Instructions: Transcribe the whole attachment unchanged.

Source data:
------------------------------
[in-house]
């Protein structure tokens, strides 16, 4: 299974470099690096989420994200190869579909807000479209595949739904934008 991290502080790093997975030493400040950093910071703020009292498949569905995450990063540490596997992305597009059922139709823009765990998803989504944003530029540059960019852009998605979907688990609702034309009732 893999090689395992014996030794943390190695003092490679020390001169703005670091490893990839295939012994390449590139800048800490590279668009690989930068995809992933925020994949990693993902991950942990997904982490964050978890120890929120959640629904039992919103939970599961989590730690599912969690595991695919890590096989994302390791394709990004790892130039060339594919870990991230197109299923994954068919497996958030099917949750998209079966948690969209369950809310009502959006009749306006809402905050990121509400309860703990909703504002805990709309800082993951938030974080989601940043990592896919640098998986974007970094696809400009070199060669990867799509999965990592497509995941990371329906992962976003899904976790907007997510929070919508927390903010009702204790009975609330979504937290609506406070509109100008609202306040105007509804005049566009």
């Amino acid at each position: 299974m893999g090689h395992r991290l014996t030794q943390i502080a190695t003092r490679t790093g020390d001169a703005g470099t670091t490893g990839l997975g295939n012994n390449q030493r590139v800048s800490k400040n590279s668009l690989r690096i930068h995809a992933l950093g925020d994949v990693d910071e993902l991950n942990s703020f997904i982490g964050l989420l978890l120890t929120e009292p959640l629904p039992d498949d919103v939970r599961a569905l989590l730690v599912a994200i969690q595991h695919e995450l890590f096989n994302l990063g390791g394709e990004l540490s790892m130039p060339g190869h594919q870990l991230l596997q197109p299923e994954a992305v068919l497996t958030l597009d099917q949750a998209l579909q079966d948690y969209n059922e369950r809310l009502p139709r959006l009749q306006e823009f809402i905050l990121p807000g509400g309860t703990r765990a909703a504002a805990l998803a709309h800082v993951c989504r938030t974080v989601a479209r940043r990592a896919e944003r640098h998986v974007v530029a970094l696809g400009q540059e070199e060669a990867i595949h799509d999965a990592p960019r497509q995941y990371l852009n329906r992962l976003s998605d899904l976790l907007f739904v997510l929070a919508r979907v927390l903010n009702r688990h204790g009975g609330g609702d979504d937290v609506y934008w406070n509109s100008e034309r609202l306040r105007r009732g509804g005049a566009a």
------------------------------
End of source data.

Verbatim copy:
[in-house]
């Protein structure tokens, strides 16, 4: 299974470099690096989420994200190869579909807000479209595949739904934008 991290502080790093997975030493400040950093910071703020009292498949569905995450990063540490596997992305597009059922139709823009765990998803989504944003530029540059960019852009998605979907688990609702034309009732 893999090689395992014996030794943390190695003092490679020390001169703005670091490893990839295939012994390449590139800048800490590279668009690989930068995809992933925020994949990693993902991950942990997904982490964050978890120890929120959640629904039992919103939970599961989590730690599912969690595991695919890590096989994302390791394709990004790892130039060339594919870990991230197109299923994954068919497996958030099917949750998209079966948690969209369950809310009502959006009749306006809402905050990121509400309860703990909703504002805990709309800082993951938030974080989601940043990592896919640098998986974007970094696809400009070199060669990867799509999965990592497509995941990371329906992962976003899904976790907007997510929070919508927390903010009702204790009975609330979504937290609506406070509109100008609202306040105007509804005049566009």
């Amino acid at each position: 299974m893999g090689h395992r991290l014996t030794q943390i502080a190695t003092r490679t790093g020390d001169a703005g470099t670091t490893g990839l997975g295939n012994n390449q030493r590139v800048s800490k400040n590279s668009l690989r690096i930068h995809a992933l950093g925020d994949v990693d910071e993902l991950n942990s703020f997904i982490g964050l989420l978890l120890t929120e009292p959640l629904p039992d498949d919103v939970r599961a569905l989590l730690v599912a994200i969690q595991h695919e995450l890590f096989n994302l990063g390791g394709e990004l540490s790892m130039p060339g190869h594919q870990l991230l596997q197109p299923e994954a992305v068919l497996t958030l597009d099917q949750a998209l579909q079966d948690y969209n059922e369950r809310l009502p139709r959006l009749q306006e823009f809402i905050l990121p807000g509400g309860t703990r765990a909703a504002a805990l998803a709309h800082v993951c989504r938030t974080v989601a479209r940043r990592a896919e944003r640098h998986v974007v530029a970094l696809g400009q540059e070199e060669a990867i595949h799509d999965a990592p960019r497509q995941y990371l852009n329906r992962l976003s998605d899904l976790l907007f739904v997510l929070a919508r979907v927390l903010n009702r688990h204790g009975g609330g609702d979504d937290v609506y934008w406070n509109s100008e034309r609202l306040r105007r009732g509804g005049a566009a």